Plans to force telecoms firms to store mobile phone and Internet data for at least six months in a bid to fight terrorism were backed by MEP’s yesterday.
The Bill, championed by the Home Secretary Charles Clarke, will lead to new laws in Britain and the EU’s other 24 states, probably next year.
Mr Clarke argued the information could be crucial in police investigations of terrorism and also organised crime, such a drug trafficking or people smuggling.
He stressed the importance such records played in investigating the London and Madrid bombings.
Firms will be required to store:
• Which numbers were dialled
• The time and duration of calls
• The location of the caller
• The location of the phone dialled
• Details of calls that connect but are unanswered
Companies will also have to keep similar records about text messages. Internet service providers will be required to store details of when and where users log on and log off the Web. Individual governments will have the flexibility to decide how long information should be held from six to 24 months.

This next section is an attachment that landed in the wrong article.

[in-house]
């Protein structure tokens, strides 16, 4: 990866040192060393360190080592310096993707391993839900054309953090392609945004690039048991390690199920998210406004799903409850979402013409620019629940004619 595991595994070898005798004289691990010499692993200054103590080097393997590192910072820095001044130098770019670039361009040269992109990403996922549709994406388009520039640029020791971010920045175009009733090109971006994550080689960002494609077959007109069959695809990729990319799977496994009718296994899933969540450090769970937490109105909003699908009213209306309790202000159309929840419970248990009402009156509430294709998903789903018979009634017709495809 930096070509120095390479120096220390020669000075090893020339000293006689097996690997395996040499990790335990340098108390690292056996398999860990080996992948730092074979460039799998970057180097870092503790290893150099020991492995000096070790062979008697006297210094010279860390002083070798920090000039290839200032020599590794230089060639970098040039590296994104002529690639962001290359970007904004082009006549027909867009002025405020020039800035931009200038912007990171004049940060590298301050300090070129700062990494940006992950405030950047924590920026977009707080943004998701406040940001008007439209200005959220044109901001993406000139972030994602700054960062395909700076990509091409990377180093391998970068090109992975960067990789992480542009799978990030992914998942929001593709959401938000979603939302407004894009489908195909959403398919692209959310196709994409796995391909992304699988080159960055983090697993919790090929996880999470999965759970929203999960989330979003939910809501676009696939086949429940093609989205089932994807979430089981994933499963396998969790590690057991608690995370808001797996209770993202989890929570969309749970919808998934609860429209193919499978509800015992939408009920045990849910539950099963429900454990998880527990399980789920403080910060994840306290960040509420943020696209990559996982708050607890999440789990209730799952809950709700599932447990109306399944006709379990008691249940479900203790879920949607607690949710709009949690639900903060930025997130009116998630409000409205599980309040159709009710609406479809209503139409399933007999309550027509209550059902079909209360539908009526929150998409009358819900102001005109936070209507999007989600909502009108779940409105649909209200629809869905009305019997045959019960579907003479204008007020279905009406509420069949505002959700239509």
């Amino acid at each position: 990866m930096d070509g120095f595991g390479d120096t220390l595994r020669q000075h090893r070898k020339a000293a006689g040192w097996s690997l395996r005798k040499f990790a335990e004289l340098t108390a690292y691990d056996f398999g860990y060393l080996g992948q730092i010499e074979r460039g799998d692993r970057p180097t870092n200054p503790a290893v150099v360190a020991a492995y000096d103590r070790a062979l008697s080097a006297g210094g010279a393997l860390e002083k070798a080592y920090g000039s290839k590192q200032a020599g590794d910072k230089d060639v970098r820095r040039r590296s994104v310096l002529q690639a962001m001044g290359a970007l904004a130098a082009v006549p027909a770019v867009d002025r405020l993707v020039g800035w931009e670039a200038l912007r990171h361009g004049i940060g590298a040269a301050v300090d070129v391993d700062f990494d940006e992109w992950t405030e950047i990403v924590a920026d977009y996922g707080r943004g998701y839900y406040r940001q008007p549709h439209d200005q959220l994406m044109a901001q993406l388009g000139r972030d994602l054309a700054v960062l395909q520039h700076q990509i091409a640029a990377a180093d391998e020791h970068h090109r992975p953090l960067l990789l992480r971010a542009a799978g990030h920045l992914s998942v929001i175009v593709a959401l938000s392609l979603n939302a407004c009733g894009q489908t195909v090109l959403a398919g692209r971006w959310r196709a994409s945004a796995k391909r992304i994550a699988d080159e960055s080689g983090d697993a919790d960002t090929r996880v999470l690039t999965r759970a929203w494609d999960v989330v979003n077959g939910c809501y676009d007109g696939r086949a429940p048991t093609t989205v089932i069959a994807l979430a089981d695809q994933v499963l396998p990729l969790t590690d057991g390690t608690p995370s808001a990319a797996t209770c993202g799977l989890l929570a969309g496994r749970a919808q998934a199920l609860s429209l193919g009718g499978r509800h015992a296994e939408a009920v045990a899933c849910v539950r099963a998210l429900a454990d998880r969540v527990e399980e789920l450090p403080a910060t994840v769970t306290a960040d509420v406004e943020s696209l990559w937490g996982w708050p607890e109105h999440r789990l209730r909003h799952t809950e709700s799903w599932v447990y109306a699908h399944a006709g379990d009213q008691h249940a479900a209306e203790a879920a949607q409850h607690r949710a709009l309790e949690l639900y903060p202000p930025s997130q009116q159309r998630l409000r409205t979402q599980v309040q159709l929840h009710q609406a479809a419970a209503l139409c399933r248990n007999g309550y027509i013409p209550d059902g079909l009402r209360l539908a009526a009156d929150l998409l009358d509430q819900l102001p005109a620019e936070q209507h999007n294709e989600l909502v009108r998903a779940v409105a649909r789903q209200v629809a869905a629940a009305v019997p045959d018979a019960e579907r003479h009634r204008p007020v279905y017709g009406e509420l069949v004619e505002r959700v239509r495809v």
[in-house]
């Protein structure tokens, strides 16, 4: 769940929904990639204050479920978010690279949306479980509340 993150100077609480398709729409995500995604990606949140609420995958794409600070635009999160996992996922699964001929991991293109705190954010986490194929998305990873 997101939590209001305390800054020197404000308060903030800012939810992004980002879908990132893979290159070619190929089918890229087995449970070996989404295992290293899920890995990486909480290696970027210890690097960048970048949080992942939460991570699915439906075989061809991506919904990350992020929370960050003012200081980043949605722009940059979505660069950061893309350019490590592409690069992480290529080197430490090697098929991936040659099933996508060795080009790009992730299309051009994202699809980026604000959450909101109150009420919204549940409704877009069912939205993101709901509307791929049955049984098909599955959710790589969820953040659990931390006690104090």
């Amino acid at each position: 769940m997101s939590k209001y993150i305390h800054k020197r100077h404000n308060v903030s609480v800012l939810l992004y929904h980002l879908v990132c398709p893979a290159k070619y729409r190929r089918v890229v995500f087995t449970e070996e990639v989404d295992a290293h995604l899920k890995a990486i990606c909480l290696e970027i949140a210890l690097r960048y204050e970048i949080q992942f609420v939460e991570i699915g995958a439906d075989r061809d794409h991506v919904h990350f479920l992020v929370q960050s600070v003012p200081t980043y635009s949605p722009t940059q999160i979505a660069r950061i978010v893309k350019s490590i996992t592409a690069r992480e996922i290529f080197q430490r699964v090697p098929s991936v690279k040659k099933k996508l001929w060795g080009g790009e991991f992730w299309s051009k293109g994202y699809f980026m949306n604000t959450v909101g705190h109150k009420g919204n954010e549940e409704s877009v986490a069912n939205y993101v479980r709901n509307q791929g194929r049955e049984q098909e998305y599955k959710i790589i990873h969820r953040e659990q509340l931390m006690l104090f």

There are privacy concerns, however, and the telecoms industry has questioned the data storage costs.
It will be up to governments to decide whether to reimburse firms. The Home Office has earmarked £6million a year to fund the project.
One unnamed major mobile phone company in retain has signed an £875,000-a-year deal to keep the details for 12 months.
The European Parliament voted 387-204m, with 29 abstentions.
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